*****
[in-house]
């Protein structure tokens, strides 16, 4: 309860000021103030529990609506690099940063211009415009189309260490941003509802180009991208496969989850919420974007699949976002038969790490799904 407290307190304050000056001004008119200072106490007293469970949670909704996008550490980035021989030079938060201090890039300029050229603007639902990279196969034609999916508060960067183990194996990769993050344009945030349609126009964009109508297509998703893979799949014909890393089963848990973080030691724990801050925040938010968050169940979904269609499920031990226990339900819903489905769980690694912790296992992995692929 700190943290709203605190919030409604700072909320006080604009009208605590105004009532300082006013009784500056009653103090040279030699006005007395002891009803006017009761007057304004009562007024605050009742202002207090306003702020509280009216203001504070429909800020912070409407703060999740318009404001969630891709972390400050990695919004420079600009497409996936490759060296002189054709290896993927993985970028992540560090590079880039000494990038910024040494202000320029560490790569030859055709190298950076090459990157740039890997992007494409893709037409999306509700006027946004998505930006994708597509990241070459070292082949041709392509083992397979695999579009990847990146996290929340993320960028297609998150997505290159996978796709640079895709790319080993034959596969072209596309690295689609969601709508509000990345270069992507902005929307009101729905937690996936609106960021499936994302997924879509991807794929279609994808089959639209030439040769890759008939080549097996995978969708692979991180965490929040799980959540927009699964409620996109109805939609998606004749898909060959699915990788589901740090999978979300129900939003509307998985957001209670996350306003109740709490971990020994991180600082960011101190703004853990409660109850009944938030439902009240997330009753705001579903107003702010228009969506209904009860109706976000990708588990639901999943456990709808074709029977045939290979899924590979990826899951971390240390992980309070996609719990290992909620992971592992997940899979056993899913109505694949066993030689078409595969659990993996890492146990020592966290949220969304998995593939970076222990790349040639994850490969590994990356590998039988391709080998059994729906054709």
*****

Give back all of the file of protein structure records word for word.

[in-house]
């Protein structure tokens, strides 16, 4: 309860000021103030529990609506690099940063211009415009189309260490941003509802180009991208496969989850919420974007699949976002038969790490799904 407290307190304050000056001004008119200072106490007293469970949670909704996008550490980035021989030079938060201090890039300029050229603007639902990279196969034609999916508060960067183990194996990769993050344009945030349609126009964009109508297509998703893979799949014909890393089963848990973080030691724990801050925040938010968050169940979904269609499920031990226990339900819903489905769980690694912790296992992995692929 700190943290709203605190919030409604700072909320006080604009009208605590105004009532300082006013009784500056009653103090040279030699006005007395002891009803006017009761007057304004009562007024605050009742202002207090306003702020509280009216203001504070429909800020912070409407703060999740318009404001969630891709972390400050990695919004420079600009497409996936490759060296002189054709290896993927993985970028992540560090590079880039000494990038910024040494202000320029560490790569030859055709190298950076090459990157740039890997992007494409893709037409999306509700006027946004998505930006994708597509990241070459070292082949041709392509083992397979695999579009990847990146996290929340993320960028297609998150997505290159996978796709640079895709790319080993034959596969072209596309690295689609969601709508509000990345270069992507902005929307009101729905937690996936609106960021499936994302997924879509991807794929279609994808089959639209030439040769890759008939080549097996995978969708692979991180965490929040799980959540927009699964409620996109109805939609998606004749898909060959699915990788589901740090999978979300129900939003509307998985957001209670996350306003109740709490971990020994991180600082960011101190703004853990409660109850009944938030439902009240997330009753705001579903107003702010228009969506209904009860109706976000990708588990639901999943456990709808074709029977045939290979899924590979990826899951971390240390992980309070996609719990290992909620992971592992997940899979056993899913109505694949066993030689078409595969659990993996890492146990020592966290949220969304998995593939970076222990790349040639994850490969590994990356590998039988391709080998059994729906054709």